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Trigeminal neuralgia

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Trigeminal neuralgia, also called tic fouloureux, is a neurologic pain syndrome characterized by recurrent episodes of excruciating pain lasting several seconds or longer in the sensory distribution of the trigeminal nerve. Pain may be initiated by stimulation of trigger points on the face, lips, or gums or by movement of facial muscles or chewing. The pain has been described as one of the worst known, and the suicide rate for untreated patients was high.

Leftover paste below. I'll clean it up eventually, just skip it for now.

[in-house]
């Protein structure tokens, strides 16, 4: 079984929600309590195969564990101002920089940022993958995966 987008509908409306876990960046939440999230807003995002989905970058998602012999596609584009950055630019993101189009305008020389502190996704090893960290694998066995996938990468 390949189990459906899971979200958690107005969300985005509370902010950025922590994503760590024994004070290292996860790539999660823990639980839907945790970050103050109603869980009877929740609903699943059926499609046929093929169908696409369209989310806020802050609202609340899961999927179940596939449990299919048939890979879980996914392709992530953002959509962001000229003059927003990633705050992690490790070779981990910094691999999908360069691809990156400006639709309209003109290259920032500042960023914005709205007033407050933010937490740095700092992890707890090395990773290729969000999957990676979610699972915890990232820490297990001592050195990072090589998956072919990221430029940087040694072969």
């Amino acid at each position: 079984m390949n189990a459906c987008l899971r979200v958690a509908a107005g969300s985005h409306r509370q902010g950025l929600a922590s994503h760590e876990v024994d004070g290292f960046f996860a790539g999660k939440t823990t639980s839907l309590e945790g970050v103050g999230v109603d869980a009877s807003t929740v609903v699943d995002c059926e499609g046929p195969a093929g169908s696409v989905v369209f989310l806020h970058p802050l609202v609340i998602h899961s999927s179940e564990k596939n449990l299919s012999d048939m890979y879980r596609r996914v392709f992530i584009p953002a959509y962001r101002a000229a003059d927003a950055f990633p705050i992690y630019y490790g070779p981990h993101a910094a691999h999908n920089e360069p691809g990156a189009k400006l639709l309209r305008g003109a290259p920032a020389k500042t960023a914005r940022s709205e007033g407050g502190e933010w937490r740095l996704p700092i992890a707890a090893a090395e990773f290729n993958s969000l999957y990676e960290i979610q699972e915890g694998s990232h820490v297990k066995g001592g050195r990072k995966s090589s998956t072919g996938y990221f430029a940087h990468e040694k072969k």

It has been associated with multiple sclerosis, vascular anomalies, aneurysms, and neoplasms. [1]

The first direct relief came with surgical or chemical destruction of the trigeminal nerve, leaving motor and sensory deficits. A major breakthrough came when it was discovered that anticonvulsants, originally carbemazepine, could desensitize the nerve and reduce or stop the pain. There are also some surgical techniques to free the nerve from pressure.
  1. Adams et al., Principles of Neurology, 6th ed, p187, in Medical Subject Headings